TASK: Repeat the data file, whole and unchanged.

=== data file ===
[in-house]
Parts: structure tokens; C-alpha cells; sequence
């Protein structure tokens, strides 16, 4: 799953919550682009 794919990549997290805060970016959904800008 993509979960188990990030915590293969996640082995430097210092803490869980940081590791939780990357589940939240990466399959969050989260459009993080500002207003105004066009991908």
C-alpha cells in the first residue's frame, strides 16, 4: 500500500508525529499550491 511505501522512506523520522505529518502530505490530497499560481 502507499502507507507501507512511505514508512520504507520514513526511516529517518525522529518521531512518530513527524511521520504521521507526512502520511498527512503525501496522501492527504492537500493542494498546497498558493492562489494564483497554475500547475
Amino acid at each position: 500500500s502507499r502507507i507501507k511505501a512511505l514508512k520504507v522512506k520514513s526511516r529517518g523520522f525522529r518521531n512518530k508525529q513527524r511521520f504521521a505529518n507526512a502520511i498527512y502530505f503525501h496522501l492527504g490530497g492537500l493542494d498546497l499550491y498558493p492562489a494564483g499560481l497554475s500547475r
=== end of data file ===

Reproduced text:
[in-house]
Parts: structure tokens; C-alpha cells; sequence
């Protein structure tokens, strides 16, 4: 799953919550682009 794919990549997290805060970016959904800008 993509979960188990990030915590293969996640082995430097210092803490869980940081590791939780990357589940939240990466399959969050989260459009993080500002207003105004066009991908």
C-alpha cells in the first residue's frame, strides 16, 4: 500500500508525529499550491 511505501522512506523520522505529518502530505490530497499560481 502507499502507507507501507512511505514508512520504507520514513526511516529517518525522529518521531512518530513527524511521520504521521507526512502520511498527512503525501496522501492527504492537500493542494498546497498558493492562489494564483497554475500547475
Amino acid at each position: 500500500s502507499r502507507i507501507k511505501a512511505l514508512k520504507v522512506k520514513s526511516r529517518g523520522f525522529r518521531n512518530k508525529q513527524r511521520f504521521a505529518n507526512a502520511i498527512y502530505f503525501h496522501l492527504g490530497g492537500l493542494d498546497l499550491y498558493p492562489a494564483g499560481l497554475s500547475r